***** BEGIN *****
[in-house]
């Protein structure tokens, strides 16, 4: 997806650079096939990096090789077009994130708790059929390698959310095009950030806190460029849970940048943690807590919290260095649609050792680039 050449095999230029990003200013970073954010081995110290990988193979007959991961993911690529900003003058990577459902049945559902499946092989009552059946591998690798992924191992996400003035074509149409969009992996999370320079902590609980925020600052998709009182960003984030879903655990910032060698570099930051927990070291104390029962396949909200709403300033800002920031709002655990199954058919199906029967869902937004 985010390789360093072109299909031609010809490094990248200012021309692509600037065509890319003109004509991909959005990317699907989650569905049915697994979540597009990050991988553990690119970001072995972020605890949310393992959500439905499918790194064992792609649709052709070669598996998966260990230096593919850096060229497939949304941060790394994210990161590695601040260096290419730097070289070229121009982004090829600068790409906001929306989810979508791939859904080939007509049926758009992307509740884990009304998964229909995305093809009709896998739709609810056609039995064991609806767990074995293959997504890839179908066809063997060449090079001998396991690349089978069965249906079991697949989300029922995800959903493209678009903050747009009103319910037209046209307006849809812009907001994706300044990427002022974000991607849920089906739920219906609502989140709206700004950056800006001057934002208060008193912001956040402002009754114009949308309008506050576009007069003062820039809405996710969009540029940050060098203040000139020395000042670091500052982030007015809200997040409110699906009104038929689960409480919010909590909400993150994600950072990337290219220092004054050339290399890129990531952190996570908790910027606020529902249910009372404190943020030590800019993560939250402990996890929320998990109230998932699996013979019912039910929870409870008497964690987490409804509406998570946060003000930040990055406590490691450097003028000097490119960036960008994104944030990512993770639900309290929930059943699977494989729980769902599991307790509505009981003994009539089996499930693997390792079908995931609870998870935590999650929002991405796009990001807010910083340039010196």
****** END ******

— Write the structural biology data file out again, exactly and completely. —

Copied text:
[in-house]
């Protein structure tokens, strides 16, 4: 997806650079096939990096090789077009994130708790059929390698959310095009950030806190460029849970940048943690807590919290260095649609050792680039 050449095999230029990003200013970073954010081995110290990988193979007959991961993911690529900003003058990577459902049945559902499946092989009552059946591998690798992924191992996400003035074509149409969009992996999370320079902590609980925020600052998709009182960003984030879903655990910032060698570099930051927990070291104390029962396949909200709403300033800002920031709002655990199954058919199906029967869902937004 985010390789360093072109299909031609010809490094990248200012021309692509600037065509890319003109004509991909959005990317699907989650569905049915697994979540597009990050991988553990690119970001072995972020605890949310393992959500439905499918790194064992792609649709052709070669598996998966260990230096593919850096060229497939949304941060790394994210990161590695601040260096290419730097070289070229121009982004090829600068790409906001929306989810979508791939859904080939007509049926758009992307509740884990009304998964229909995305093809009709896998739709609810056609039995064991609806767990074995293959997504890839179908066809063997060449090079001998396991690349089978069965249906079991697949989300029922995800959903493209678009903050747009009103319910037209046209307006849809812009907001994706300044990427002022974000991607849920089906739920219906609502989140709206700004950056800006001057934002208060008193912001956040402002009754114009949308309008506050576009007069003062820039809405996710969009540029940050060098203040000139020395000042670091500052982030007015809200997040409110699906009104038929689960409480919010909590909400993150994600950072990337290219220092004054050339290399890129990531952190996570908790910027606020529902249910009372404190943020030590800019993560939250402990996890929320998990109230998932699996013979019912039910929870409870008497964690987490409804509406998570946060003000930040990055406590490691450097003028000097490119960036960008994104944030990512993770639900309290929930059943699977494989729980769902599991307790509505009981003994009539089996499930693997390792079908995931609870998870935590999650929002991405796009990001807010910083340039010196």